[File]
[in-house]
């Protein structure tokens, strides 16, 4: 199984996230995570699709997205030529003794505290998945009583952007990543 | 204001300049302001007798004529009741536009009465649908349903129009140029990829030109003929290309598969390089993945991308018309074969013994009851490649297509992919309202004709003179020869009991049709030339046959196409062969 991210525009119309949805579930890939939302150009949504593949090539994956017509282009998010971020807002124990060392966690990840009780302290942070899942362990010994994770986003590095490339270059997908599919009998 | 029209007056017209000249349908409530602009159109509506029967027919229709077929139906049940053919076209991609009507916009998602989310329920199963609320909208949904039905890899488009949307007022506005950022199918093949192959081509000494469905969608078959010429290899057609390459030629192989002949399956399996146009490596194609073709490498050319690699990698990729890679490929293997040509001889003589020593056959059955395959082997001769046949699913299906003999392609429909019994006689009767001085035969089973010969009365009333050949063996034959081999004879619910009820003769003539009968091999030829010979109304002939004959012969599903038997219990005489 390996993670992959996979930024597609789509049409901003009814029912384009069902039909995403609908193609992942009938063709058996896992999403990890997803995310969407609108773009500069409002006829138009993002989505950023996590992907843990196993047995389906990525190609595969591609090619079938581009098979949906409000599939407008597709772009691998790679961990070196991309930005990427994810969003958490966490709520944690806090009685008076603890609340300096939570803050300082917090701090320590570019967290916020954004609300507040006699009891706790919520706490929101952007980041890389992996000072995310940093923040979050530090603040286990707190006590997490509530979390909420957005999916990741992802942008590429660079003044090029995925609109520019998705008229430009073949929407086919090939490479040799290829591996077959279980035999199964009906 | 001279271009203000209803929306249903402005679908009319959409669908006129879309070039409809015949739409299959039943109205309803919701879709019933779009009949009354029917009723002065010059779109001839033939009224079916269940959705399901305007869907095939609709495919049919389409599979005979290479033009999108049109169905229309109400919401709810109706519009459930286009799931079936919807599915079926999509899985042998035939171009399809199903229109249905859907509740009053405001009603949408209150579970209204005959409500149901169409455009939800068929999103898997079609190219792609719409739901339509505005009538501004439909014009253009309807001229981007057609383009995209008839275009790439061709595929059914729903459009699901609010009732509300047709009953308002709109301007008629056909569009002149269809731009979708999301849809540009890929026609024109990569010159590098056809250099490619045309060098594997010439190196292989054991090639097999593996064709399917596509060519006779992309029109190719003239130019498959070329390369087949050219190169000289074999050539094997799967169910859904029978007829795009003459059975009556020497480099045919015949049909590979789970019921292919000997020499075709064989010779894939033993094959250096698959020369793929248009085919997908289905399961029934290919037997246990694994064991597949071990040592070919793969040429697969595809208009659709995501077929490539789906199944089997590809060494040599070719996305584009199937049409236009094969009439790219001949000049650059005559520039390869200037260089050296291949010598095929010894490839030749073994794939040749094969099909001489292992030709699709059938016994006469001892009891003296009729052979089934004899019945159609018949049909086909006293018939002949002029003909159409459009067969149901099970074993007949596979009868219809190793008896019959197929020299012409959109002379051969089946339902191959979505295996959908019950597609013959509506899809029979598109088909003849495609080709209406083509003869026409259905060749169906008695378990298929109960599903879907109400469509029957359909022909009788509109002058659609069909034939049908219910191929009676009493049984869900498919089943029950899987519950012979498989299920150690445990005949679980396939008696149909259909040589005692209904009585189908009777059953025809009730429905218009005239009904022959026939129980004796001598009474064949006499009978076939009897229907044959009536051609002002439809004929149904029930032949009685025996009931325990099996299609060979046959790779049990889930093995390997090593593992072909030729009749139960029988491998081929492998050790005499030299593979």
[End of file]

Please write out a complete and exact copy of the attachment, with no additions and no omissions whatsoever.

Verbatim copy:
[in-house]
């Protein structure tokens, strides 16, 4: 199984996230995570699709997205030529003794505290998945009583952007990543 | 204001300049302001007798004529009741536009009465649908349903129009140029990829030109003929290309598969390089993945991308018309074969013994009851490649297509992919309202004709003179020869009991049709030339046959196409062969 991210525009119309949805579930890939939302150009949504593949090539994956017509282009998010971020807002124990060392966690990840009780302290942070899942362990010994994770986003590095490339270059997908599919009998 | 029209007056017209000249349908409530602009159109509506029967027919229709077929139906049940053919076209991609009507916009998602989310329920199963609320909208949904039905890899488009949307007022506005950022199918093949192959081509000494469905969608078959010429290899057609390459030629192989002949399956399996146009490596194609073709490498050319690699990698990729890679490929293997040509001889003589020593056959059955395959082997001769046949699913299906003999392609429909019994006689009767001085035969089973010969009365009333050949063996034959081999004879619910009820003769003539009968091999030829010979109304002939004959012969599903038997219990005489 390996993670992959996979930024597609789509049409901003009814029912384009069902039909995403609908193609992942009938063709058996896992999403990890997803995310969407609108773009500069409002006829138009993002989505950023996590992907843990196993047995389906990525190609595969591609090619079938581009098979949906409000599939407008597709772009691998790679961990070196991309930005990427994810969003958490966490709520944690806090009685008076603890609340300096939570803050300082917090701090320590570019967290916020954004609300507040006699009891706790919520706490929101952007980041890389992996000072995310940093923040979050530090603040286990707190006590997490509530979390909420957005999916990741992802942008590429660079003044090029995925609109520019998705008229430009073949929407086919090939490479040799290829591996077959279980035999199964009906 | 001279271009203000209803929306249903402005679908009319959409669908006129879309070039409809015949739409299959039943109205309803919701879709019933779009009949009354029917009723002065010059779109001839033939009224079916269940959705399901305007869907095939609709495919049919389409599979005979290479033009999108049109169905229309109400919401709810109706519009459930286009799931079936919807599915079926999509899985042998035939171009399809199903229109249905859907509740009053405001009603949408209150579970209204005959409500149901169409455009939800068929999103898997079609190219792609719409739901339509505005009538501004439909014009253009309807001229981007057609383009995209008839275009790439061709595929059914729903459009699901609010009732509300047709009953308002709109301007008629056909569009002149269809731009979708999301849809540009890929026609024109990569010159590098056809250099490619045309060098594997010439190196292989054991090639097999593996064709399917596509060519006779992309029109190719003239130019498959070329390369087949050219190169000289074999050539094997799967169910859904029978007829795009003459059975009556020497480099045919015949049909590979789970019921292919000997020499075709064989010779894939033993094959250096698959020369793929248009085919997908289905399961029934290919037997246990694994064991597949071990040592070919793969040429697969595809208009659709995501077929490539789906199944089997590809060494040599070719996305584009199937049409236009094969009439790219001949000049650059005559520039390869200037260089050296291949010598095929010894490839030749073994794939040749094969099909001489292992030709699709059938016994006469001892009891003296009729052979089934004899019945159609018949049909086909006293018939002949002029003909159409459009067969149901099970074993007949596979009868219809190793008896019959197929020299012409959109002379051969089946339902191959979505295996959908019950597609013959509506899809029979598109088909003849495609080709209406083509003869026409259905060749169906008695378990298929109960599903879907109400469509029957359909022909009788509109002058659609069909034939049908219910191929009676009493049984869900498919089943029950899987519950012979498989299920150690445990005949679980396939008696149909259909040589005692209904009585189908009777059953025809009730429905218009005239009904022959026939129980004796001598009474064949006499009978076939009897229907044959009536051609002002439809004929149904029930032949009685025996009931325990099996299609060979046959790779049990889930093995390997090593593992072909030729009749139960029988491998081929492998050790005499030299593979």